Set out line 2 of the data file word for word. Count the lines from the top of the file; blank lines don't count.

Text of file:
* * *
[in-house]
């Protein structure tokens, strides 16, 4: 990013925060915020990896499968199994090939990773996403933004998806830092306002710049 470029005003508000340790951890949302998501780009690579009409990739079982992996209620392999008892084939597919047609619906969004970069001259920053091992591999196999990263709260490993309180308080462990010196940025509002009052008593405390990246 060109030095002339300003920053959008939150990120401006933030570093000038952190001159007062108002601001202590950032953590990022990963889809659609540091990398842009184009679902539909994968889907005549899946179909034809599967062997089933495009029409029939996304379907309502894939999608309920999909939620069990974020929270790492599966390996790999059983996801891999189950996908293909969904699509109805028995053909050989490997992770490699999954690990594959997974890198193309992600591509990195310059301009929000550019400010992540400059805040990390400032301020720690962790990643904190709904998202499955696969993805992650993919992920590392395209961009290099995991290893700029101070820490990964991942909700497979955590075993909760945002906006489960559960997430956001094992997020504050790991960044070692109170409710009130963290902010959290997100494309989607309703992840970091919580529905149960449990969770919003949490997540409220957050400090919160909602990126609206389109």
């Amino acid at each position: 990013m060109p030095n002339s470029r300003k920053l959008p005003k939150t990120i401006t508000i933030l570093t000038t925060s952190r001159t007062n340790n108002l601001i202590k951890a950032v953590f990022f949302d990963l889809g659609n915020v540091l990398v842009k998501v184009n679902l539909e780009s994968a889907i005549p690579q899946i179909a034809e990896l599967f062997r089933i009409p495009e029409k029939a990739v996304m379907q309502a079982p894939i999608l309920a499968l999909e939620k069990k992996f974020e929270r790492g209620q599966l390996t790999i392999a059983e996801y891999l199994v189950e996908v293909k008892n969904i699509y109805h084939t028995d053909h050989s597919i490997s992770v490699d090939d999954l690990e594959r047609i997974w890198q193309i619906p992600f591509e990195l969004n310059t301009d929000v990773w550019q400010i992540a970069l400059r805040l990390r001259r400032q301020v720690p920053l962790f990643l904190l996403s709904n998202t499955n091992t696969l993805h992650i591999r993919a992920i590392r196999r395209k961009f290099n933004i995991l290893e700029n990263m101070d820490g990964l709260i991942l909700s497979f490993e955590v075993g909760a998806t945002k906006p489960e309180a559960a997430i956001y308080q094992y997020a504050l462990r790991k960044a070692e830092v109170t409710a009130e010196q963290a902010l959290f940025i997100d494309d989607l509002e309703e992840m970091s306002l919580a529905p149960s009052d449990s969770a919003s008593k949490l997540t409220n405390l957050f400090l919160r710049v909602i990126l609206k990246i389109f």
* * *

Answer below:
């Protein structure tokens, strides 16, 4: 990013925060915020990896499968199994090939990773996403933004998806830092306002710049 470029005003508000340790951890949302998501780009690579009409990739079982992996209620392999008892084939597919047609619906969004970069001259920053091992591999196999990263709260490993309180308080462990010196940025509002009052008593405390990246 060109030095002339300003920053959008939150990120401006933030570093000038952190001159007062108002601001202590950032953590990022990963889809659609540091990398842009184009679902539909994968889907005549899946179909034809599967062997089933495009029409029939996304379907309502894939999608309920999909939620069990974020929270790492599966390996790999059983996801891999189950996908293909969904699509109805028995053909050989490997992770490699999954690990594959997974890198193309992600591509990195310059301009929000550019400010992540400059805040990390400032301020720690962790990643904190709904998202499955696969993805992650993919992920590392395209961009290099995991290893700029101070820490990964991942909700497979955590075993909760945002906006489960559960997430956001094992997020504050790991960044070692109170409710009130963290902010959290997100494309989607309703992840970091919580529905149960449990969770919003949490997540409220957050400090919160909602990126609206389109």